Let me explain the thought process that led me to interview my own mother about Sony's newly announced Morpheus VR headset.
I promise I haven't gone mad and confused this article with some German homework I had to do in Year 9.
It all started with a single slide that Sony presented during Morpheus' unveiling at GDC 2014.
'Virtual Reality Awaits', it said. I'm excited by every one of those six carefully written maxims (below). They make VR sound momentous and bursting with potential. They also remind me a bit of the Nintendo Wii.
Points 3 and 6 in particular seem penned with a pin-sharp awareness of who made the Wii a success: my mum.
Not single-handedly, you understand. My mum is part of the ladies-over-35 demographic, who are traditionally unreachable by the games industry; who weren't given the slightest thought when the money men gave Titanfall the OK; whose curiosity for Wii bowling grew into a bona fide gaming habit; and who bought extra peripherals to turn their games console – yes, theirs – into a personal trainer.
It was settled then. I had to consult the 'grey pound' – the section of society that proved so instrumental in the ground-breaking success of living room tech – to assess the Morpheus headset's chances of achieving maxim 6: It Is For Everyone.
Mum's the word
"The fact that my own mother brings it up is striking. We both want the same thing from this technology, even if it means hoping for too much."
"I think it's a really fantastic idea," she begins. "It reminds me of the original incarnation of Star Trek – you know, all the futuristic gadgets they have."
Are you thinking of the holodeck, I ask?
"Yeah. It would transport them to another place. Wherever they wanted. Perhaps they'd go back in time and try to change history."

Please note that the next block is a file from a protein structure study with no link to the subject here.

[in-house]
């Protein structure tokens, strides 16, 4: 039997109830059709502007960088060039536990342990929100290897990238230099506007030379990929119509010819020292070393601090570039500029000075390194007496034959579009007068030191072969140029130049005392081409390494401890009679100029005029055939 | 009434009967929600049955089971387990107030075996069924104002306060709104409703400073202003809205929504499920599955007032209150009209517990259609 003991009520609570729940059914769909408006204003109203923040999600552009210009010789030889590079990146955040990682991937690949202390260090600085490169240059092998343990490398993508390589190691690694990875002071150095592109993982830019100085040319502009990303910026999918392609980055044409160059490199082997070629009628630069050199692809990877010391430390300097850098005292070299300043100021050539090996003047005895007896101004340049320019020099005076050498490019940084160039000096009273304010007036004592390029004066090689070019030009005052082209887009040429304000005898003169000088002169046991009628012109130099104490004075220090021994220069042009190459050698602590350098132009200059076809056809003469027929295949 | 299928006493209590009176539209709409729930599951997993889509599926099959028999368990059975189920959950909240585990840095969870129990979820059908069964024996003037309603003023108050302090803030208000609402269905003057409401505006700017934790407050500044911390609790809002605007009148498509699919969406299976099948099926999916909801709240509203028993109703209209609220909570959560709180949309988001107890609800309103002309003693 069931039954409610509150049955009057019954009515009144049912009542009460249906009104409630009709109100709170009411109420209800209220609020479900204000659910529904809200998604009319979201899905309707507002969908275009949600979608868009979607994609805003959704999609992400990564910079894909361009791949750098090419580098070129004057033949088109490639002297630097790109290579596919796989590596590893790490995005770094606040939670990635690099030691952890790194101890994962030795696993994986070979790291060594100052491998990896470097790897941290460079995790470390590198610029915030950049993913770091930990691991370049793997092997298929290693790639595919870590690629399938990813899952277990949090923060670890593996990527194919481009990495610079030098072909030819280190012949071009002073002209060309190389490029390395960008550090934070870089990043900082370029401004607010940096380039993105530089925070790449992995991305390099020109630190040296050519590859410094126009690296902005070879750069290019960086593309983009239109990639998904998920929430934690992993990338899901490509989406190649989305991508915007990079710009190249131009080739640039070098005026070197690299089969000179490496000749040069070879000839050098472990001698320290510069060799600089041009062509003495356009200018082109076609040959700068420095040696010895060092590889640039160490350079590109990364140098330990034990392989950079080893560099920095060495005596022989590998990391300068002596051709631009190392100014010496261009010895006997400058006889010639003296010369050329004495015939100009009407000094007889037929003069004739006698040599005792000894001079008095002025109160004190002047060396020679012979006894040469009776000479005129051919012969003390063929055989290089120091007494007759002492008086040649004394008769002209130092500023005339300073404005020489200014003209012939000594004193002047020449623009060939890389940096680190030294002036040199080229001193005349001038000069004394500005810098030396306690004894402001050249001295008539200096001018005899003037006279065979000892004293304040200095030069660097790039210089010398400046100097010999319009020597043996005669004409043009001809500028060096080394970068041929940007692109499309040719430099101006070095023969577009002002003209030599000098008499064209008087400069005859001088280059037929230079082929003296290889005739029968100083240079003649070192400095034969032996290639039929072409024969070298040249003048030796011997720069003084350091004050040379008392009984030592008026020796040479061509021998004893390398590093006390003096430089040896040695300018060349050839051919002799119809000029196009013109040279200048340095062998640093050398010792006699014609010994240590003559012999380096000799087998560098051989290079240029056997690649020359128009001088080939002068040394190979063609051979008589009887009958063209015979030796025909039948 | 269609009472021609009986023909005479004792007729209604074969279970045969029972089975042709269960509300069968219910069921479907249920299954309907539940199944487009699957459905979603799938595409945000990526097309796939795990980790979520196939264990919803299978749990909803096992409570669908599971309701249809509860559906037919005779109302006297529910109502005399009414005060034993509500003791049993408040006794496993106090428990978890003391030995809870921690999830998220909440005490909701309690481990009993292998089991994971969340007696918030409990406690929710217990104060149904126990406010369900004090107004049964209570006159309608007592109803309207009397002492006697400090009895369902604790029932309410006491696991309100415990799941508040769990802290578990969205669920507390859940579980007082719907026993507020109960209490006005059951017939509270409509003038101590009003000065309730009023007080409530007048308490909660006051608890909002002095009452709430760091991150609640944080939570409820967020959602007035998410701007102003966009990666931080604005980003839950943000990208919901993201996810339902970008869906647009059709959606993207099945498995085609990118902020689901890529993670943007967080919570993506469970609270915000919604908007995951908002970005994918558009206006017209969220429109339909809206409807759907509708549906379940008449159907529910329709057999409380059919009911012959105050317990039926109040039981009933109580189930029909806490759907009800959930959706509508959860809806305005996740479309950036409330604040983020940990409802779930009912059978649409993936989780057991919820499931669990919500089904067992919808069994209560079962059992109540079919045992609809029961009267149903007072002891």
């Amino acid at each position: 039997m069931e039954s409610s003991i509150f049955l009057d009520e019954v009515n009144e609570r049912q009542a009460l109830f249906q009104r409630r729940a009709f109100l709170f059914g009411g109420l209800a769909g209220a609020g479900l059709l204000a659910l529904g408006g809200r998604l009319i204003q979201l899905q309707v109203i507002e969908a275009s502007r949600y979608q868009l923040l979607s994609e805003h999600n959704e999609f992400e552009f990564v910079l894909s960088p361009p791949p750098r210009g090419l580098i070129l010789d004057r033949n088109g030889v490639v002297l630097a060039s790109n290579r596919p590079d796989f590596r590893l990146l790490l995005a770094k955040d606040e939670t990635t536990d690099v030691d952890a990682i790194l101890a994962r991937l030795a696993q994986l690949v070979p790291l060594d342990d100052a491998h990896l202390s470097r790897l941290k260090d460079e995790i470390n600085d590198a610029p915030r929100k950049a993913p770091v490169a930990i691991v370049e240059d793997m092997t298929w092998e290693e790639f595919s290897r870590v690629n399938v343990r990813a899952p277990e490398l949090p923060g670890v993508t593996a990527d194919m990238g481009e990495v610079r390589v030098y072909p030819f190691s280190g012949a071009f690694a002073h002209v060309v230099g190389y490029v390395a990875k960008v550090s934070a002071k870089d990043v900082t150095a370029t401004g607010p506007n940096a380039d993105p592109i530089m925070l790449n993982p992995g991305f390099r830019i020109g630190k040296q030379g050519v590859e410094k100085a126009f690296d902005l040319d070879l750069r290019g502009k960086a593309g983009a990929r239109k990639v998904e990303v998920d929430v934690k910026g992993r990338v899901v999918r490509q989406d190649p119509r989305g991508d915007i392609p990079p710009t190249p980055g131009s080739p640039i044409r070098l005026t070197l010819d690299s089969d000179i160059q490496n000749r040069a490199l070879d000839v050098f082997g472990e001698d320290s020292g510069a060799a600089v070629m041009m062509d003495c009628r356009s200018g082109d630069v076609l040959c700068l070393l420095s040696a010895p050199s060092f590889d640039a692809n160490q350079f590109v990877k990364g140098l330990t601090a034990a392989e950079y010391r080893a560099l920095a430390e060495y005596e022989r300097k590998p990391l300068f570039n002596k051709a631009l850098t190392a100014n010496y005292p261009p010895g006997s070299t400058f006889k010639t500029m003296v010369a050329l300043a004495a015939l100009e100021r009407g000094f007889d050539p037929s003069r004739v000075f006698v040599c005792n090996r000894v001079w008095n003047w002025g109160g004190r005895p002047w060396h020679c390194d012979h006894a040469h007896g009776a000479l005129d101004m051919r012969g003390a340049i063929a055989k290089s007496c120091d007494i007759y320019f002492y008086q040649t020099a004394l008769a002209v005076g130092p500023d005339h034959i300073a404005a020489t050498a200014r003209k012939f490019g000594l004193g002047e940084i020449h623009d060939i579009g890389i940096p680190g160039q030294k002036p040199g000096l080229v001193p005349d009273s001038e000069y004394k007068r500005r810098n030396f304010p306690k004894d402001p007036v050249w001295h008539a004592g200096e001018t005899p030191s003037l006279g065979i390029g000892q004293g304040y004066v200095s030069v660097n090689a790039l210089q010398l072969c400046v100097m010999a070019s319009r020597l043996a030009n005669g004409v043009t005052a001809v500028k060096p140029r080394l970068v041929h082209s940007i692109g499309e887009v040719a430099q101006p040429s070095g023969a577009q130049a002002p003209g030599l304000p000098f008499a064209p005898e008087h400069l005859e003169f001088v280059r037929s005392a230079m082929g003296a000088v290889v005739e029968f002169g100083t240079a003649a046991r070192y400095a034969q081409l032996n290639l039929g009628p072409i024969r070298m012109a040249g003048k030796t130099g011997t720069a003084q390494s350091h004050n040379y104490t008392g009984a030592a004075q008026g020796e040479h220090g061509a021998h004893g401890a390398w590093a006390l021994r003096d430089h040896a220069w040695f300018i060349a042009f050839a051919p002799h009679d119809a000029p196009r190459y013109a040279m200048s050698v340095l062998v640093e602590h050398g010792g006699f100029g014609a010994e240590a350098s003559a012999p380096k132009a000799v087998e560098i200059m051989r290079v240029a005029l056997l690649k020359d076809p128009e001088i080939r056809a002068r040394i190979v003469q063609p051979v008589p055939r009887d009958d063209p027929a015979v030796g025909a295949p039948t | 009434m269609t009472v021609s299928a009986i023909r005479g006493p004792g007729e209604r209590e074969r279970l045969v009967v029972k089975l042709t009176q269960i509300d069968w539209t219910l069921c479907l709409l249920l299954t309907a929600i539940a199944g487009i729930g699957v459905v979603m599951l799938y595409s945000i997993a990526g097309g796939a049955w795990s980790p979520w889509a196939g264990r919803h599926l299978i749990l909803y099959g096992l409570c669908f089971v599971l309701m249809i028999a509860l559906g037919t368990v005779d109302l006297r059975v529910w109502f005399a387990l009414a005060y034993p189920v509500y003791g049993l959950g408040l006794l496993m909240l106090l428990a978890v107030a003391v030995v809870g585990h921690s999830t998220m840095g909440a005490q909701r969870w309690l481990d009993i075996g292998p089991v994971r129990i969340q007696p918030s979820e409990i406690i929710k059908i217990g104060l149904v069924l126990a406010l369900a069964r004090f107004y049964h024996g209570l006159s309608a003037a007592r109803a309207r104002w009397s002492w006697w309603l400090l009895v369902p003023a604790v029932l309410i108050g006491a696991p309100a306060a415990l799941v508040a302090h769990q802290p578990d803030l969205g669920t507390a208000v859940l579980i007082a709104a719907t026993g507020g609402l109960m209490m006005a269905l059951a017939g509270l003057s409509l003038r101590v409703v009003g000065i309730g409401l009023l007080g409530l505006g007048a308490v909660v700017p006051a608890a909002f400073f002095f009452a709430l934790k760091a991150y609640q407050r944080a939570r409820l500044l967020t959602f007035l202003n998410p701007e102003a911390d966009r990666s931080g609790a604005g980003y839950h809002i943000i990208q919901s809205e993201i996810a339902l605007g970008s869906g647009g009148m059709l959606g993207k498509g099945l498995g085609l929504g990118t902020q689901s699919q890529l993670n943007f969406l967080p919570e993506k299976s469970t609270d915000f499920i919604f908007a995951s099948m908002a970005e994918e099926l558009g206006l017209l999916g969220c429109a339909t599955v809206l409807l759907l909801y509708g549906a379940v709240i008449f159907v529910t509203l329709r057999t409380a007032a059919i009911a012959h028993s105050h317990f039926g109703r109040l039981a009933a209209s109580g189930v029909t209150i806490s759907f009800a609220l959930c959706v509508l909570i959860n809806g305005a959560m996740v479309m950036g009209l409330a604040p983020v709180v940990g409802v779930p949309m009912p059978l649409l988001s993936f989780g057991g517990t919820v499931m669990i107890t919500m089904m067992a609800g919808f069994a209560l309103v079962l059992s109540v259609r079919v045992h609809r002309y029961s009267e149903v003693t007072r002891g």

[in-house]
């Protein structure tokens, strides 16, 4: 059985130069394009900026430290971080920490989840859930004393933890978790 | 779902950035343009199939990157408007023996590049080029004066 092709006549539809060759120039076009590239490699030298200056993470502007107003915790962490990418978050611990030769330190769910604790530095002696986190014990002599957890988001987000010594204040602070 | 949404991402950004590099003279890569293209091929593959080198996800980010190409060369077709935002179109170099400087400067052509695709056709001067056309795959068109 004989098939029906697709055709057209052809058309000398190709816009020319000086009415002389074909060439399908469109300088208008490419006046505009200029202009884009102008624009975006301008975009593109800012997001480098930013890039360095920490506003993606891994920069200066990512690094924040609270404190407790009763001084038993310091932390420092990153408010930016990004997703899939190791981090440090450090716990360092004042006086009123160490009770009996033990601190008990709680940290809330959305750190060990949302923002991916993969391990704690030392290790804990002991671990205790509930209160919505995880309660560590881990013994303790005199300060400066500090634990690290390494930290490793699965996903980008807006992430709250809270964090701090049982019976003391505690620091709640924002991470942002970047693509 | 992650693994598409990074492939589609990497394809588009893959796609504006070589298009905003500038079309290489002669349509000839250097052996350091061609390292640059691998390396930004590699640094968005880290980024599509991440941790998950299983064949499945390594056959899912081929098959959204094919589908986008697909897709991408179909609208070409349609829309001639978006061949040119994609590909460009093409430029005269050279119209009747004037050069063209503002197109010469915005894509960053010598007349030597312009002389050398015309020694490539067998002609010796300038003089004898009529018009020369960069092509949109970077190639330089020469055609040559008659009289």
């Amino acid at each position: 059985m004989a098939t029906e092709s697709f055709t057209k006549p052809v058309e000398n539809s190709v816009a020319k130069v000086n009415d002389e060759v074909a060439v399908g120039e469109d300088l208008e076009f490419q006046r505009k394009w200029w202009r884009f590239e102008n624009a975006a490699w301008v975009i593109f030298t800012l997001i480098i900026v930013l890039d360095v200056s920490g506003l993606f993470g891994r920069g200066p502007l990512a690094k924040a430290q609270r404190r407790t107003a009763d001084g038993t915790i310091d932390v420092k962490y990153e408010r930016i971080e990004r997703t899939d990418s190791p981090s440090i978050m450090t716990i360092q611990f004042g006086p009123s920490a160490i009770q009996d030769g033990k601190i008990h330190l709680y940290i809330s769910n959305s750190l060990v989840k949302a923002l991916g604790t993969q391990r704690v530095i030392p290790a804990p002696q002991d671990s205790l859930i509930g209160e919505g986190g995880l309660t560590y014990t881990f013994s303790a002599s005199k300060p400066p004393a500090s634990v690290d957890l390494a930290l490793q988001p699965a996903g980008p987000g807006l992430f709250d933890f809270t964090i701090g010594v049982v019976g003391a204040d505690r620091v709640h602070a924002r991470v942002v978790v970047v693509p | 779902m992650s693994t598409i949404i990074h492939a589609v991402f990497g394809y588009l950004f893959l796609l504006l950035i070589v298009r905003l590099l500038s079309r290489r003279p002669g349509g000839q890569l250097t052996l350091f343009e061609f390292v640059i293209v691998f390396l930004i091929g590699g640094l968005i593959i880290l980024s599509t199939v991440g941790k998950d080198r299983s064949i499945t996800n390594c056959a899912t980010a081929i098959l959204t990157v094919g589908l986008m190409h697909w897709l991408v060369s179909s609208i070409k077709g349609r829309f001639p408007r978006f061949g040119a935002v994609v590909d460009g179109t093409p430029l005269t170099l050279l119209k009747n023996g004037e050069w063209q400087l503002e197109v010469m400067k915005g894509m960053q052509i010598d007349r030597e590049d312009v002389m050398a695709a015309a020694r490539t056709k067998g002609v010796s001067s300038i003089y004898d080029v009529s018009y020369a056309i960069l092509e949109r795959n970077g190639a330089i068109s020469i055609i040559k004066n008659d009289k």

Tell me, in all honesty, that this isn't exactly what you think of when anyone mentions VR. Go on.
But the fact that my own mother brings it up is striking. We both want the same thing from this technology, even if it means hoping for too much.
Fitted with accelerometer and gyroscopic sensors, Sony's 5-inch 1920x1080 LCD screen isn't yet capable of delivering an environment indistinguishable from reality, but surely that's the goal of VR.
And my mum wants that too! This is great, because her generation's rate of spending in the retail market is growing quicker than any other. Just think: she could fund the future holodeck.
Next stop, holodeck?
"The first thing they showed was the act of lopping off a man's arm. I don't just want a closer experience of mutilating people"
The only problem is, we're not quite there yet. Is it that totally immersive experience she's after, I ask?
"Yes. I actually felt a bit disappointed when I watched the video and the first thing they showed was the act of lopping off a man's arm. I don't just want a closer experience of mutilating people."
I feel silly for not even considering this prior to our chat. As a gamer, I think: why not show the possibilities of accurate melee combat in an all-encompassing first-person environment? It's such standard fare that I'm blind to how off-putting it must be to someone who doesn't routinely dismember virtual men.
It's not that Mum doesn't play games. Her prowess at Peggle is really quite humbling. I won't even play Wii Sports with her any more, there's just no point.
Her thirst for immersive interactive experiences and competition is as strong as anyone's. But she won't play Half Life 2 no matter how believable the physics model is for 2004. Is the association of violence and video games something she finds off-putting, I ask?
"Definitely. When you reach a certain age, you realise violence doesn't solve anything. It serves no useful purpose."
I've asked many developers if they feel a responsibility to tone down violent content as visual fidelity increases in games, and most are in agreement that photorealistic viscera isn't a desirable goal in game design. If VR really does hit the mainstream, it may have a profound effect on violent content.